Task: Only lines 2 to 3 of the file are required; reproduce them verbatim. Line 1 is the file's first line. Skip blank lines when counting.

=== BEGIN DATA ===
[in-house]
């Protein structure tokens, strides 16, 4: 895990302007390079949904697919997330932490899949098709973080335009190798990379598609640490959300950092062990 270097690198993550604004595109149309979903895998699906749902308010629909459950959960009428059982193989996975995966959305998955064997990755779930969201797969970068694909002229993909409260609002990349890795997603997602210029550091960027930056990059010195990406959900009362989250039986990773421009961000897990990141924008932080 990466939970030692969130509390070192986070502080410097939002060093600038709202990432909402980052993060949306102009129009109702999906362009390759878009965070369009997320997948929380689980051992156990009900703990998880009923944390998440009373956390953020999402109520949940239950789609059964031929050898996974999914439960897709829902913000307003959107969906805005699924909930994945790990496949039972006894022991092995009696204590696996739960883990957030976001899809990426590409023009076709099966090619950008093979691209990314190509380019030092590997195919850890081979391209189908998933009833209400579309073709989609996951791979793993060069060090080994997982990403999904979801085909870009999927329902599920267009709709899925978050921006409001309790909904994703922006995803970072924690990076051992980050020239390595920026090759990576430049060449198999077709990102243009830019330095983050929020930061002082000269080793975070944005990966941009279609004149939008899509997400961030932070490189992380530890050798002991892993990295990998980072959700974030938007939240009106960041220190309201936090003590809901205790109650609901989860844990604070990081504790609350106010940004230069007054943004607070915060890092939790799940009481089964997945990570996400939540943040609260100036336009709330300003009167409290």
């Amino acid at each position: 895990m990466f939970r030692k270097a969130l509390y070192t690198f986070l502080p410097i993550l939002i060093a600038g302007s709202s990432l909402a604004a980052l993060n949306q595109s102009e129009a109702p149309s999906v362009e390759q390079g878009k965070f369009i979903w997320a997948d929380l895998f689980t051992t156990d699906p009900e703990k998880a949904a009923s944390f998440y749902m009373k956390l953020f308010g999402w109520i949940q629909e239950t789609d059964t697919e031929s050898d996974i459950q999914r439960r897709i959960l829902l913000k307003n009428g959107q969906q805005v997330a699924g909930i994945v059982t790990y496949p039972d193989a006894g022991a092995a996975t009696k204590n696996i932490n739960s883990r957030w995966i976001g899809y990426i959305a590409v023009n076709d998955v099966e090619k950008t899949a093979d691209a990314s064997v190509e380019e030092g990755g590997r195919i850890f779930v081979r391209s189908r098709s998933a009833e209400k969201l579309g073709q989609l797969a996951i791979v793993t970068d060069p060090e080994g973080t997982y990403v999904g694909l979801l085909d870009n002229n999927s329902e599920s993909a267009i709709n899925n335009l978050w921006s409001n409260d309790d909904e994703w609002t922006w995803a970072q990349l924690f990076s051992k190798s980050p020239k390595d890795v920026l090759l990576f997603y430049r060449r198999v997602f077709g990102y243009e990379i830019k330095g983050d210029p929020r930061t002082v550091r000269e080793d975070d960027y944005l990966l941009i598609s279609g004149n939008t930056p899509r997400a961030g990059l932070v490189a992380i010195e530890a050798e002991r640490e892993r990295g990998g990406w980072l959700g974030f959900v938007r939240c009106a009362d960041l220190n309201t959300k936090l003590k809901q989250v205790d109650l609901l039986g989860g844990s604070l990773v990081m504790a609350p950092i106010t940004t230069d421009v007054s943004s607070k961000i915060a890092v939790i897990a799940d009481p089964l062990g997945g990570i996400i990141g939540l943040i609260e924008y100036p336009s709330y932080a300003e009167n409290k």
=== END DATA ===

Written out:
């Protein structure tokens, strides 16, 4: 895990302007390079949904697919997330932490899949098709973080335009190798990379598609640490959300950092062990 270097690198993550604004595109149309979903895998699906749902308010629909459950959960009428059982193989996975995966959305998955064997990755779930969201797969970068694909002229993909409260609002990349890795997603997602210029550091960027930056990059010195990406959900009362989250039986990773421009961000897990990141924008932080 990466939970030692969130509390070192986070502080410097939002060093600038709202990432909402980052993060949306102009129009109702999906362009390759878009965070369009997320997948929380689980051992156990009900703990998880009923944390998440009373956390953020999402109520949940239950789609059964031929050898996974999914439960897709829902913000307003959107969906805005699924909930994945790990496949039972006894022991092995009696204590696996739960883990957030976001899809990426590409023009076709099966090619950008093979691209990314190509380019030092590997195919850890081979391209189908998933009833209400579309073709989609996951791979793993060069060090080994997982990403999904979801085909870009999927329902599920267009709709899925978050921006409001309790909904994703922006995803970072924690990076051992980050020239390595920026090759990576430049060449198999077709990102243009830019330095983050929020930061002082000269080793975070944005990966941009279609004149939008899509997400961030932070490189992380530890050798002991892993990295990998980072959700974030938007939240009106960041220190309201936090003590809901205790109650609901989860844990604070990081504790609350106010940004230069007054943004607070915060890092939790799940009481089964997945990570996400939540943040609260100036336009709330300003009167409290």
């Amino acid at each position: 895990m990466f939970r030692k270097a969130l509390y070192t690198f986070l502080p410097i993550l939002i060093a600038g302007s709202s990432l909402a604004a980052l993060n949306q595109s102009e129009a109702p149309s999906v362009e390759q390079g878009k965070f369009i979903w997320a997948d929380l895998f689980t051992t156990d699906p009900e703990k998880a949904a009923s944390f998440y749902m009373k956390l953020f308010g999402w109520i949940q629909e239950t789609d059964t697919e031929s050898d996974i459950q999914r439960r897709i959960l829902l913000k307003n009428g959107q969906q805005v997330a699924g909930i994945v059982t790990y496949p039972d193989a006894g022991a092995a996975t009696k204590n696996i932490n739960s883990r957030w995966i976001g899809y990426i959305a590409v023009n076709d998955v099966e090619k950008t899949a093979d691209a990314s064997v190509e380019e030092g990755g590997r195919i850890f779930v081979r391209s189908r098709s998933a009833e209400k969201l579309g073709q989609l797969a996951i791979v793993t970068d060069p060090e080994g973080t997982y990403v999904g694909l979801l085909d870009n002229n999927s329902e599920s993909a267009i709709n899925n335009l978050w921006s409001n409260d309790d909904e994703w609002t922006w995803a970072q990349l924690f990076s051992k190798s980050p020239k390595d890795v920026l090759l990576f997603y430049r060449r198999v997602f077709g990102y243009e990379i830019k330095g983050d210029p929020r930061t002082v550091r000269e080793d975070d960027y944005l990966l941009i598609s279609g004149n939008t930056p899509r997400a961030g990059l932070v490189a992380i010195e530890a050798e002991r640490e892993r990295g990998g990406w980072l959700g974030f959900v938007r939240c009106a009362d960041l220190n309201t959300k936090l003590k809901q989250v205790d109650l609901l039986g989860g844990s604070l990773v990081m504790a609350p950092i106010t940004t230069d421009v007054s943004s607070k961000i915060a890092v939790i897990a799940d009481p089964l062990g997945g990570i996400i990141g939540l943040i609260e924008y100036p336009s709330y932080a300003e009167n409290k």